Friedrich Spanheim

Friedrich Spanheim the elder (1600 - 1649) was a Calvinistic professor at the University of Leiden. He entered the University of Heidelberg in 1614 where he studied philology and philosophy, and in 1619 moved to Geneva to study theology. In 1621 he became tutor in the house of Jean de Bonne, Baron de Vitrolle, governor of Embrun in Dauphiné, and after three years he visited Geneva, and Paris, and England, returning to Geneva in 1626 and be coming professor of philosophy. In 1631 he went over to the theological faculty, and was rector of the academy from 1633 to 1637.

In 1642 he moved to Leiden as professor of theology. In Holland Spanheim became one of the most decided defenders of the Calvinistic doctrine of predestination against Moise Amyraut. He published anonymously, Le Soldat suedois (1634), a history of the Thirty Years' War until 1631 and Le Mercure suisse (1634); Commentaire historique de la vie et de la mort de . . Christofle Vicomte de Dohna (1639). His principal theological works are: Dubia evangelica (3 vols., Geneva, 1631-1639; English translation, Englands Warning by Germanies Woe, London, 1646); and Disputatio de gratia universali (3 vols., Leiden, 1644-1648); Epistola ad Buchananum super ecclesiis Anglicanis (Leiden, 1645). Against the Anabaptists he wrote Variae disputationes anti-Anabaptisticae (1643) and Diatribe historica de origine, progressu, sectis et nominibus anabaptistarum (1645).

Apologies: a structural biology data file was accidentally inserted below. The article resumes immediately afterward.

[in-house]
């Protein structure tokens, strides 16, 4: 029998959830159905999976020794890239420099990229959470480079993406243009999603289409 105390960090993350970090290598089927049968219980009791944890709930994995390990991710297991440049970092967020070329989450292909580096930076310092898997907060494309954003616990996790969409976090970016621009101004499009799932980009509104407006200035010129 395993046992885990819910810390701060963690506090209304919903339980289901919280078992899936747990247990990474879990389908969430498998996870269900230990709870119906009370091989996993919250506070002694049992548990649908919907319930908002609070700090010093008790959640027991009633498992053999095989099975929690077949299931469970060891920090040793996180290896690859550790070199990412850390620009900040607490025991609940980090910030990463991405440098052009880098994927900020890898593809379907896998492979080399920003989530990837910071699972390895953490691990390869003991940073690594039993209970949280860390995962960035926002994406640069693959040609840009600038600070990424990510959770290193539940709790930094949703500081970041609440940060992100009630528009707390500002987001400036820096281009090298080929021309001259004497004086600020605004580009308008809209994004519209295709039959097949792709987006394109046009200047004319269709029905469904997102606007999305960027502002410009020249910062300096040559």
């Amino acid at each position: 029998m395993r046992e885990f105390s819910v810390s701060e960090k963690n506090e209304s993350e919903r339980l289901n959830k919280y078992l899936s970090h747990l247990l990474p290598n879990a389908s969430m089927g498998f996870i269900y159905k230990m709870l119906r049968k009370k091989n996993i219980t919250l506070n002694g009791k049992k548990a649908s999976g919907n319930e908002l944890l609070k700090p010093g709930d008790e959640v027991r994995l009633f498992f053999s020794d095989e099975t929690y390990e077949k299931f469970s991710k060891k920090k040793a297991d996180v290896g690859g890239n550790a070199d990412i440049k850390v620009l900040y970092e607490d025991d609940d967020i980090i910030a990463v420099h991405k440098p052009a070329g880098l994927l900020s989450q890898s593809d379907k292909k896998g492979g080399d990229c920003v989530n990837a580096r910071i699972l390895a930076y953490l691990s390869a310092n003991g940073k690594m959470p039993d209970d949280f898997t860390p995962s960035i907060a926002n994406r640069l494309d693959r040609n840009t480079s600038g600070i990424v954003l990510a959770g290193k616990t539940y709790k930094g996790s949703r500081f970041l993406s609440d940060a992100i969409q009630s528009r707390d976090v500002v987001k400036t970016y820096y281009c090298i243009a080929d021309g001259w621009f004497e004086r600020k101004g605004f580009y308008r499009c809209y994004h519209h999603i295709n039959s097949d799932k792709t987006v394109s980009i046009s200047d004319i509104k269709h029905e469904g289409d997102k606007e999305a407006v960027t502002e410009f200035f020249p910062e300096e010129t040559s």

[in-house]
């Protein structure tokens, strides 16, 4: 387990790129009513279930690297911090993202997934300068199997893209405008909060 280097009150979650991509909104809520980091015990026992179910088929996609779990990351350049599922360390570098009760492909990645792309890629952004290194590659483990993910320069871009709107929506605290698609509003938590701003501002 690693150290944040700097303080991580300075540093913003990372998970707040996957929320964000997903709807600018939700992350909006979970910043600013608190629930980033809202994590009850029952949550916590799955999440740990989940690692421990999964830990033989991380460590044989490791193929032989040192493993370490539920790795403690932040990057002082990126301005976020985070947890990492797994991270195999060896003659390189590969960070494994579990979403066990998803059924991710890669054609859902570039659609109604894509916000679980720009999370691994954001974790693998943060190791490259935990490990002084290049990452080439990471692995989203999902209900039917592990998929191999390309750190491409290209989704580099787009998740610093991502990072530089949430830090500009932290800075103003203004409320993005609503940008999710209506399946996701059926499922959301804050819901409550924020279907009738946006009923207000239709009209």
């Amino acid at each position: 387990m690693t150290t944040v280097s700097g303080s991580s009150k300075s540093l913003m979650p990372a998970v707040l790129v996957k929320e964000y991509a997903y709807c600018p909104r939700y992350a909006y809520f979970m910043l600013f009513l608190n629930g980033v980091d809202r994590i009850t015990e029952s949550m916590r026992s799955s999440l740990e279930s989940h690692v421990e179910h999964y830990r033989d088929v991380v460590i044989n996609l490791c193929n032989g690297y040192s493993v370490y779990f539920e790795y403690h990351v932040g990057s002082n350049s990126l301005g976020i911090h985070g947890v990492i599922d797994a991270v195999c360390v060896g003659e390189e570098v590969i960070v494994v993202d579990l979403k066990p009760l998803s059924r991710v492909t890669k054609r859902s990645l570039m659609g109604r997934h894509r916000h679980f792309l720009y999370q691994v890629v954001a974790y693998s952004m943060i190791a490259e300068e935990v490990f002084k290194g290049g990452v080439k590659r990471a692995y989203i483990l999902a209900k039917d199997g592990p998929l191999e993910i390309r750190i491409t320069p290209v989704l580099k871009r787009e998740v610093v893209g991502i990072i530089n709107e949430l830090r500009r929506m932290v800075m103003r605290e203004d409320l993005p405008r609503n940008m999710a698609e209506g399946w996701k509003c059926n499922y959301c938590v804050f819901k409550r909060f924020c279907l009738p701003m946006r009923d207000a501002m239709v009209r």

• This article includes content derived from the public domain Schaff-Herzog Encyclopedia of Religious Knowledge, 1914.